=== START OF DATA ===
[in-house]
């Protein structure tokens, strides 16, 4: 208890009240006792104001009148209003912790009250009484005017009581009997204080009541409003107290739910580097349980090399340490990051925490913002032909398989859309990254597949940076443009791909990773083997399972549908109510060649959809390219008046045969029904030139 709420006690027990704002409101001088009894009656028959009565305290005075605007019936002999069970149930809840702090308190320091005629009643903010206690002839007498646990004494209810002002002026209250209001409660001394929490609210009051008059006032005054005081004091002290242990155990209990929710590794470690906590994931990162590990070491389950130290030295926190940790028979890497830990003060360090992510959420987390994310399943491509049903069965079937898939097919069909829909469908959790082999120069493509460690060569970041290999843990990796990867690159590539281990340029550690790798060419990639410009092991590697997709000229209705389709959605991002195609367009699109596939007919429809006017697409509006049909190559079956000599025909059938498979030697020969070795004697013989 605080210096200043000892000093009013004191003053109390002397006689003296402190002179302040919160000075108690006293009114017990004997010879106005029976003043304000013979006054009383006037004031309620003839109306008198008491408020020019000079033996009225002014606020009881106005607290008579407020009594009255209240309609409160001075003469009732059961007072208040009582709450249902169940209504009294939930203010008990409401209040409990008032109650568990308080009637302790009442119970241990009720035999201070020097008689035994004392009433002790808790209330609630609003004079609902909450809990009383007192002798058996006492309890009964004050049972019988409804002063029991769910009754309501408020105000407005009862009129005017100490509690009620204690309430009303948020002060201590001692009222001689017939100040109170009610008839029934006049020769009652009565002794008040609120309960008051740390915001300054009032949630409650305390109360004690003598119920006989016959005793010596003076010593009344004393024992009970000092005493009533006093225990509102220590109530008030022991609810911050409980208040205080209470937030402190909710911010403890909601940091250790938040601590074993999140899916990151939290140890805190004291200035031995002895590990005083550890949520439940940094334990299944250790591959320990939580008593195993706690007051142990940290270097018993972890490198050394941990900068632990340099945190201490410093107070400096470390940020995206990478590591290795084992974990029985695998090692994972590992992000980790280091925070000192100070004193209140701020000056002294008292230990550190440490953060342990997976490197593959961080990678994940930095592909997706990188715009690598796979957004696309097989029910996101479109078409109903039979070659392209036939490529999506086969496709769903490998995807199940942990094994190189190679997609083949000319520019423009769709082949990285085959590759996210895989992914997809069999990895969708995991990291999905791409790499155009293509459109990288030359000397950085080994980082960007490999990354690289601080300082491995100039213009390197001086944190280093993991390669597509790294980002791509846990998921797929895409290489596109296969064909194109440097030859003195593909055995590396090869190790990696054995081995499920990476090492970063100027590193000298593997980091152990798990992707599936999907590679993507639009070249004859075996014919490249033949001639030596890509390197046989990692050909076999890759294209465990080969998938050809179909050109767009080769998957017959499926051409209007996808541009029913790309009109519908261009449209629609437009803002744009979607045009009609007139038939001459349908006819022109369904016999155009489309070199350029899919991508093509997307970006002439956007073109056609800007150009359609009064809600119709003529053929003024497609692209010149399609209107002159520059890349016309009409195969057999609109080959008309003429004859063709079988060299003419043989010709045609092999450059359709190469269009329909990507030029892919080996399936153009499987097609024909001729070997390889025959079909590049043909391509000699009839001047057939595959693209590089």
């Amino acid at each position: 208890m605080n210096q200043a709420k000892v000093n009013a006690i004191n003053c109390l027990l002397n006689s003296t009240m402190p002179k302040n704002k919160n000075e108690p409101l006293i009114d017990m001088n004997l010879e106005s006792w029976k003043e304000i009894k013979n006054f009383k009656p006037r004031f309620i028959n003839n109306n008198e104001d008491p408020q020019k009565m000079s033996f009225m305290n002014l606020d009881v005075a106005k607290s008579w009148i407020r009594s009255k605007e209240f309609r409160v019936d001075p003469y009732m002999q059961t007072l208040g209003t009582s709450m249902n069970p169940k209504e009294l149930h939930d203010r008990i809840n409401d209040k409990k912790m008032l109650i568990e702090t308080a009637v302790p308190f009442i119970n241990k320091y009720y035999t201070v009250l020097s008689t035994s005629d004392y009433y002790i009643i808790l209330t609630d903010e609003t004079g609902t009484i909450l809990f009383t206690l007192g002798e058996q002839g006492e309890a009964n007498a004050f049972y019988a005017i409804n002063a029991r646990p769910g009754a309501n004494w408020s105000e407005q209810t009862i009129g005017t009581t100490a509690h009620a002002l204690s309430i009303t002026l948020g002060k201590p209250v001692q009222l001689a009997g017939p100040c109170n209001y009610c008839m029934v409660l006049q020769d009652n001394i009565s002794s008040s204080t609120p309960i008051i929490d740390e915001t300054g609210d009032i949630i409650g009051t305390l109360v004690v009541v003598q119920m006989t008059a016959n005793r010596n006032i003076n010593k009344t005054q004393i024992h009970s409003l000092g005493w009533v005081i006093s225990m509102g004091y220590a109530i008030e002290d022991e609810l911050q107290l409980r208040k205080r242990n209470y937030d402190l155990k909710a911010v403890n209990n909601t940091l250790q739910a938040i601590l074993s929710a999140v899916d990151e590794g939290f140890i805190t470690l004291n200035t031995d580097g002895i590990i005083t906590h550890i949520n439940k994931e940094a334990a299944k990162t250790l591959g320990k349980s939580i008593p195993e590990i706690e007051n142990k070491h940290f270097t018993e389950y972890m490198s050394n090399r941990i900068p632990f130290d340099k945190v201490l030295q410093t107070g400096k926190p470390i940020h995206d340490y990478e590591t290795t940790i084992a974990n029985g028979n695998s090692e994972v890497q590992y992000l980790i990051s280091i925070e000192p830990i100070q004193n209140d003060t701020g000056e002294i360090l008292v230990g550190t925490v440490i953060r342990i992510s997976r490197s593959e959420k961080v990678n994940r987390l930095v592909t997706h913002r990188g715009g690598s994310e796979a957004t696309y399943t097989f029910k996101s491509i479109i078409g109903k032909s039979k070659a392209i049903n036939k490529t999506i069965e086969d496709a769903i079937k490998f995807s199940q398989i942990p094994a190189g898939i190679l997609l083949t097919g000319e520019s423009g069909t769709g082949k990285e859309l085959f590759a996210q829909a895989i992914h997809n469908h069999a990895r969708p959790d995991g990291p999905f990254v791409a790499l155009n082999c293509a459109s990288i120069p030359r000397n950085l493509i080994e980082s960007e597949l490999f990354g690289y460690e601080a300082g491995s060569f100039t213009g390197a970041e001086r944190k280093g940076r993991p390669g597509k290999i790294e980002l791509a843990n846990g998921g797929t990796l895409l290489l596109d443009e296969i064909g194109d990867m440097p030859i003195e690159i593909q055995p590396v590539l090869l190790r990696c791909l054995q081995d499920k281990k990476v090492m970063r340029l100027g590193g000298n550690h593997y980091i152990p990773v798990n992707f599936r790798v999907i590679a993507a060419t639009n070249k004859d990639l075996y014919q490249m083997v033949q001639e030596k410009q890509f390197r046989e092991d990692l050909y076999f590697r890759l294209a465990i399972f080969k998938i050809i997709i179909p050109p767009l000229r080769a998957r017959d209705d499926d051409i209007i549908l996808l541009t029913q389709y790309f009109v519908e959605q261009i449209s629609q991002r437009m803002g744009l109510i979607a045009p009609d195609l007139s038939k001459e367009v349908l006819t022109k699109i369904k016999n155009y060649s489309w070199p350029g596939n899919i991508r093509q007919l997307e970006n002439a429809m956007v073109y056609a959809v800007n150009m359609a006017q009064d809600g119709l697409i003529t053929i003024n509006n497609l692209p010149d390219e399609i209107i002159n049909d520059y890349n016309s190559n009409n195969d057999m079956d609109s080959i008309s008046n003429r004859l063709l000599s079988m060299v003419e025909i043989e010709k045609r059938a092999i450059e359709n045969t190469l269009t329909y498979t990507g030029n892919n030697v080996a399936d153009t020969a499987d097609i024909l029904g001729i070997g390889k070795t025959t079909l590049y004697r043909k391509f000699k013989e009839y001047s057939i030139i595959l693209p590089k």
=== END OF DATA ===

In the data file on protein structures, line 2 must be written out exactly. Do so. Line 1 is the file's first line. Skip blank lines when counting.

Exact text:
């Protein structure tokens, strides 16, 4: 208890009240006792104001009148209003912790009250009484005017009581009997204080009541409003107290739910580097349980090399340490990051925490913002032909398989859309990254597949940076443009791909990773083997399972549908109510060649959809390219008046045969029904030139 709420006690027990704002409101001088009894009656028959009565305290005075605007019936002999069970149930809840702090308190320091005629009643903010206690002839007498646990004494209810002002002026209250209001409660001394929490609210009051008059006032005054005081004091002290242990155990209990929710590794470690906590994931990162590990070491389950130290030295926190940790028979890497830990003060360090992510959420987390994310399943491509049903069965079937898939097919069909829909469908959790082999120069493509460690060569970041290999843990990796990867690159590539281990340029550690790798060419990639410009092991590697997709000229209705389709959605991002195609367009699109596939007919429809006017697409509006049909190559079956000599025909059938498979030697020969070795004697013989 605080210096200043000892000093009013004191003053109390002397006689003296402190002179302040919160000075108690006293009114017990004997010879106005029976003043304000013979006054009383006037004031309620003839109306008198008491408020020019000079033996009225002014606020009881106005607290008579407020009594009255209240309609409160001075003469009732059961007072208040009582709450249902169940209504009294939930203010008990409401209040409990008032109650568990308080009637302790009442119970241990009720035999201070020097008689035994004392009433002790808790209330609630609003004079609902909450809990009383007192002798058996006492309890009964004050049972019988409804002063029991769910009754309501408020105000407005009862009129005017100490509690009620204690309430009303948020002060201590001692009222001689017939100040109170009610008839029934006049020769009652009565002794008040609120309960008051740390915001300054009032949630409650305390109360004690003598119920006989016959005793010596003076010593009344004393024992009970000092005493009533006093225990509102220590109530008030022991609810911050409980208040205080209470937030402190909710911010403890909601940091250790938040601590074993999140899916990151939290140890805190004291200035031995002895590990005083550890949520439940940094334990299944250790591959320990939580008593195993706690007051142990940290270097018993972890490198050394941990900068632990340099945190201490410093107070400096470390940020995206990478590591290795084992974990029985695998090692994972590992992000980790280091925070000192100070004193209140701020000056002294008292230990550190440490953060342990997976490197593959961080990678994940930095592909997706990188715009690598796979957004696309097989029910996101479109078409109903039979070659392209036939490529999506086969496709769903490998995807199940942990094994190189190679997609083949000319520019423009769709082949990285085959590759996210895989992914997809069999990895969708995991990291999905791409790499155009293509459109990288030359000397950085080994980082960007490999990354690289601080300082491995100039213009390197001086944190280093993991390669597509790294980002791509846990998921797929895409290489596109296969064909194109440097030859003195593909055995590396090869190790990696054995081995499920990476090492970063100027590193000298593997980091152990798990992707599936999907590679993507639009070249004859075996014919490249033949001639030596890509390197046989990692050909076999890759294209465990080969998938050809179909050109767009080769998957017959499926051409209007996808541009029913790309009109519908261009449209629609437009803002744009979607045009009609007139038939001459349908006819022109369904016999155009489309070199350029899919991508093509997307970006002439956007073109056609800007150009359609009064809600119709003529053929003024497609692209010149399609209107002159520059890349016309009409195969057999609109080959008309003429004859063709079988060299003419043989010709045609092999450059359709190469269009329909990507030029892919080996399936153009499987097609024909001729070997390889025959079909590049043909391509000699009839001047057939595959693209590089």